Be glad to provide you chapter and verse if you're all too far up your own asses to look it up.

So to write that our reporters somehow dropped the ball when the truth is the exact opposite is unjustifiable, not to say unfair to the beat people who did loads of original reporting -- matched by one else in this town, by the way -- by going through hundreds of pages of contractual crap, financial statements and so on to dig up facts, talking to experts, confronting bureaucrats and politicos, etc etc., i.e., doing their damn jobs.

So, do yours, too, dear bloggers, if you're going to claim some blogging mantle of all-knowing superiority.

And please note that I write this as someone who considers at least one of you a friend, reads you all regularly and to a great degree respects what you do. Except when you fuck up. Which you've done here.

Cheers to all,

Andres Viglucci
The Miami Herald

Facebook Law for Idiots

I hope none of you fell for that stupid Facebook hoax that was making the rounds yesterday.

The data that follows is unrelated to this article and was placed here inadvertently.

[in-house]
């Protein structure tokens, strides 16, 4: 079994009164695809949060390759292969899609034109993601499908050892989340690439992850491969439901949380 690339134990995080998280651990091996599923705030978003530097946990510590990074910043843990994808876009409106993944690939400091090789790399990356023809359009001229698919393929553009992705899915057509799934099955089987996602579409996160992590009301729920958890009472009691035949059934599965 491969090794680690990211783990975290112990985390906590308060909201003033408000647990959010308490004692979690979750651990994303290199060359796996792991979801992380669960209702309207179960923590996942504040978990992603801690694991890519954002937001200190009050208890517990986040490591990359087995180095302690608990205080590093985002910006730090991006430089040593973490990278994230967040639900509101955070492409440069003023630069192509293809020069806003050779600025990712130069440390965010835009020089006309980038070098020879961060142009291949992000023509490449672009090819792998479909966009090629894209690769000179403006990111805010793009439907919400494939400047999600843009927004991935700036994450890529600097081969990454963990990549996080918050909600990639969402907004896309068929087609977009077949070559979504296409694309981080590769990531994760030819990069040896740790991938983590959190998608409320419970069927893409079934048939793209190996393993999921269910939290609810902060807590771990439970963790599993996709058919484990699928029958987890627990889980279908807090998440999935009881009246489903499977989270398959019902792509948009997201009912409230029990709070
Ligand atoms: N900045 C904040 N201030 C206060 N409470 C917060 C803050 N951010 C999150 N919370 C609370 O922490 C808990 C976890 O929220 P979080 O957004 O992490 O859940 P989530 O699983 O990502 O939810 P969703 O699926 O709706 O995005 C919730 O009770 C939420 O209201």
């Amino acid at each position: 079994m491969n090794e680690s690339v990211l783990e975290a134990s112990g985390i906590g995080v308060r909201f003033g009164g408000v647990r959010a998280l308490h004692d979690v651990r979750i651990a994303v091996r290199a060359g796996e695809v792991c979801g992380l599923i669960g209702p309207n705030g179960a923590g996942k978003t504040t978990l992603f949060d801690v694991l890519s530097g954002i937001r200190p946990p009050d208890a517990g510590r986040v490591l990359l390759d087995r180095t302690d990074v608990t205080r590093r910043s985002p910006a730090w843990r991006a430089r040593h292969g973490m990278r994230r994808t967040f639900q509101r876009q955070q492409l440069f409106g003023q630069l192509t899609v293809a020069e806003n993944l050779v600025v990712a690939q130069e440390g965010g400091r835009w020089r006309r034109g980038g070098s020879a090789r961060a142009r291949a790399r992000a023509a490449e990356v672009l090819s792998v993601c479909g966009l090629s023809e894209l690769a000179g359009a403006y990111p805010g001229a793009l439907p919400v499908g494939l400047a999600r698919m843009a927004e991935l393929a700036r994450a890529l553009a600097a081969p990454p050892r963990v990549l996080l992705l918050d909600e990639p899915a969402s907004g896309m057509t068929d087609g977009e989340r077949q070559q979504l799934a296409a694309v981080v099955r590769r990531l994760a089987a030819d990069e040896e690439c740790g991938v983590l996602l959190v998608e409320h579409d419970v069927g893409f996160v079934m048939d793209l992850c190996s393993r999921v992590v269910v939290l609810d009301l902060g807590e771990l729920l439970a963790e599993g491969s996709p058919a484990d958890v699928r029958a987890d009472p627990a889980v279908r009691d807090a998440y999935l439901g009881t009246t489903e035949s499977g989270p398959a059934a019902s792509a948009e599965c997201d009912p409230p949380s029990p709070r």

But, if you did, here are some helpful tips to help you avoid making a fool of yourself in front of the entire world next time around.

Monday, November 26, 2012

And now, it's time for another installment of....

To: Aminda "Mindy" Marques, Executive Editor, Miami Herald
Rick Hirsch, Managing Editor, Miami Herald
From: Bill, Random Pixels

Hi guys!

Hope you all had a restful and enjoyable Thanksgiving.

The reason I'm writing is to ask about Sunday's page one story on the hunt for the "Man-eating Croc."

Did you guys hire a headline writer from the National Enquirer? Because that was my first thought when I saw it. Either that or someone wrote the headline as a place-holder and then forgot to change it before the paper went to press.
Or maybe you guys got punk'd!